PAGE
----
29. Noel, thank you so much for posting this. As a woman struggling with infertility and past miscarriage, mother’s day is one of the hardest days of the year. I actually considered not going to church, on Sunday for fear of being reminded yet again (i went, and I was reminded…). I think the hardest part for me is learning how to glorify God through my pain in these circumstances. He is constantly reminding me that He alone is my portion. Anyway, all that is to say thank you for using your platform to be sensitive in this way. It has blessed me immensely.

  30. I’m coming upon this late – Mother’s Day has already passed this year – and yet tears fill my eyes. You are literally the first person who has ever acknowledged those of us for whom “life with your mother was too difficult to celebrate”.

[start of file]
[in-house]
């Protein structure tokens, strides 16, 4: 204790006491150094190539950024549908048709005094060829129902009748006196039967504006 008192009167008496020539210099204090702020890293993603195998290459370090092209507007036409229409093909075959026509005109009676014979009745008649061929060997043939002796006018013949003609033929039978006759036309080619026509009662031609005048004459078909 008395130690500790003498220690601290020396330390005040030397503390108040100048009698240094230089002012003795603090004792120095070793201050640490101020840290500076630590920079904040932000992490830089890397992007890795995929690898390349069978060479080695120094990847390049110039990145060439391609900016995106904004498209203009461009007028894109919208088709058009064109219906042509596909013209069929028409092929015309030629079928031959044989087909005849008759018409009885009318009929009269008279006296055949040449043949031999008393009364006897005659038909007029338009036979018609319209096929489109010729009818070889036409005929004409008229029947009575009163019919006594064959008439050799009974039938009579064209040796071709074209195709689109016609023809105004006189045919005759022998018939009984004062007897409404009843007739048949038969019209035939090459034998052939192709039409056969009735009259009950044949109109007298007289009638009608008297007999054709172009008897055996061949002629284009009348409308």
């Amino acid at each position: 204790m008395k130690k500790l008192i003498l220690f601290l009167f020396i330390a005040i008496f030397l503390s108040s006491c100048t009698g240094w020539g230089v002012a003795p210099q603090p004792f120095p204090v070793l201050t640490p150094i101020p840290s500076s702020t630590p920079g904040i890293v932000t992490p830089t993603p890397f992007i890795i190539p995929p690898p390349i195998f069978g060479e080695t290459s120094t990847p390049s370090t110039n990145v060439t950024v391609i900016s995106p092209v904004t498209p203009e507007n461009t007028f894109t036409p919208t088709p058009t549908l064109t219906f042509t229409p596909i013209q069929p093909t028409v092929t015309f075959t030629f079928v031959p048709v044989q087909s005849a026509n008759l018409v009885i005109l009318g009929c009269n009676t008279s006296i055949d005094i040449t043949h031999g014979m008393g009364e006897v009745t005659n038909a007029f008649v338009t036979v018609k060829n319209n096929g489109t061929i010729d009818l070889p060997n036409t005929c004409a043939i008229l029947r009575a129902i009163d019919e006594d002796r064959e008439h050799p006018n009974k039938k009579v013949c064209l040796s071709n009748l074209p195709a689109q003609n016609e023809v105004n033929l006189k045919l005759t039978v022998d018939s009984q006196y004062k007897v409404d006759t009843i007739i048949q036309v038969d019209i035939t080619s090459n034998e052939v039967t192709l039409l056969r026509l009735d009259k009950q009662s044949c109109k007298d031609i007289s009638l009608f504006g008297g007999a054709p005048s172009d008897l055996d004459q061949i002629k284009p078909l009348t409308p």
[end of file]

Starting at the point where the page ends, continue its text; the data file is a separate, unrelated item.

Today I am a mom myself, and Mother’s Day drips with sweetness thanks to my doting husband and my 4 blessings, but a hint of bitterness lingers as I think about my relationship with my own mother. Forgiveness is a choice. In my brokenness, I admit I sometimes struggle to choose it.

  31. […] thinking about what to write this Mother’s Day, I ran across this excellent blog post from last year. It pretty much says it all…some of us celebrate this day, some of us grieve. […]